The future of food symposium topic
The future of food is topical at the moment.
Who would have thought that food had a future other than the obvious ‘‘it-will-go-on-forever’’ one that I grew up with?
Even a decade ago, food production was not contemplated as an issue of concern for us.
Today, there are questions around each of the three sustainability aspects of our food production system.
For the social sustainability aspect, we face issues around: food security and availability with consequences for social justice; declining food safety due to the increasing presence of herbicide residues in our foods; and reducing levels of nutrition due to the excessive use of artificial fertilisers.
For the environmental sustainability aspect, we face issues around: the degradation of the soils necessary to grow healthy foods; the availability of clean freshwater for growing crops to maturity; a reduction in the diversity and numbers of crop pollinators.
And then there are the effects of climate change - for an example of this, just look at the price of salad greens and the crops left to rot in the fields because of the hot and wet summer.
For the economics sustainability aspect, we are facing issues around: a reducing diversity of commercial seed varieties; the increasing use of herbicides and, as a consequence, their presence in our food chain in increasing densities; the everincreasing industrialisation of horticulture.
I do not choose to be a doom sayer, but these myriad issues need to be named.
Only then can we look for the solutions in a systematic way.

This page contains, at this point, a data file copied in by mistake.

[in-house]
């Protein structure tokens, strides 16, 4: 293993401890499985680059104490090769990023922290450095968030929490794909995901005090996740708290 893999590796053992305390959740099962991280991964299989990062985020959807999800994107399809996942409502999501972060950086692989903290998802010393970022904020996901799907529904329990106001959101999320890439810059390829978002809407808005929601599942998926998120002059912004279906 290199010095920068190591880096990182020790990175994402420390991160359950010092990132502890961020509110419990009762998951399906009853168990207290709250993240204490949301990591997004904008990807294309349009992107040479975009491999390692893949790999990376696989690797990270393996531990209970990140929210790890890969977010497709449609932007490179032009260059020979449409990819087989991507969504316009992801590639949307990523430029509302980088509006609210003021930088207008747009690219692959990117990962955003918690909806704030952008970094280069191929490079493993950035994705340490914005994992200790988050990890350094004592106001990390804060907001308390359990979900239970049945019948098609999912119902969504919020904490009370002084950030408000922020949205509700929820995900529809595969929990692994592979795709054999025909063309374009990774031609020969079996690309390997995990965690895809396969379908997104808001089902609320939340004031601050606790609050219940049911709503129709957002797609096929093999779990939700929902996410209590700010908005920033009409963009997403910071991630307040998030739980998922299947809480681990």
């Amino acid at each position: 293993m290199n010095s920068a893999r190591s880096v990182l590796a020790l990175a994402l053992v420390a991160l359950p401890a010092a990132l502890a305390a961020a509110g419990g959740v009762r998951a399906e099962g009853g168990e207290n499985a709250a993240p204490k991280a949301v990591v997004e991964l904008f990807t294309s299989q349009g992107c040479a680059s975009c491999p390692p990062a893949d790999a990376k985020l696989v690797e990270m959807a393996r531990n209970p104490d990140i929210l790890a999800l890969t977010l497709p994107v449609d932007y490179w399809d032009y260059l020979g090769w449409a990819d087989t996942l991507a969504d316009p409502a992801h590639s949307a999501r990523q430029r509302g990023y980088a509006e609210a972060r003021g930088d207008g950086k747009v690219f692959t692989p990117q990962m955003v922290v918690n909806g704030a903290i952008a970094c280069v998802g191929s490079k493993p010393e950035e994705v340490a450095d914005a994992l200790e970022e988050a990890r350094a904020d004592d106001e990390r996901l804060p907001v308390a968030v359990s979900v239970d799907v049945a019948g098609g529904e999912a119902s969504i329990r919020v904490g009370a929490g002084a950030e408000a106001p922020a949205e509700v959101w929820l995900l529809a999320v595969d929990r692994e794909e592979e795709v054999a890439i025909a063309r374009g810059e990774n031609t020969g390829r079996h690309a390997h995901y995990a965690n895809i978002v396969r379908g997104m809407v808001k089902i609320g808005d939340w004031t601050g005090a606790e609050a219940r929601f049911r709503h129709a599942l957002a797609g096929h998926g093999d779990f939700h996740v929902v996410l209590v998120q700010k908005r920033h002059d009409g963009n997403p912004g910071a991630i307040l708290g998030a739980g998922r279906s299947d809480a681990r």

To me, the root cause of these sustainability issues is the economic system that our society operates under.
That economic system is itself not sustainable when it focuses on short term monetary gains, relies on growth, ignores ecological constraints, and bulldozes through the social injustices it creates.
So what are the solutions to this root cause?
First, is to move away from an extractive economy to a generative one as advocated by David Bollier.
In the short term, a regenerative approach to our agricultural systems is necessary if we are to restore the productive potential of our soils.
Second is to move away from the big-is-better mantra of competitive businesses and to instead think small.
An economic system predicated on competition which puts a squeeze on profit margins and drives the spiral of everreducing costs downwards is not sustainable.
A collaborative economy, as advocated by Daniel Wahl, mimics nature and the way that evolution occurs in the natural world.
If the changes advocated above are ever to gain traction, then an all-inclusive societal discussion needs to be had around the future of food.
That discussion is starting: a symposium, titled The Future of Food, is being held at the University of Auckland on, April 17, 2018. I’ll be there to learn more. Will you? * arts.auckland.ac.nz/en/ about/news/2018/04/the-futureof-food.html
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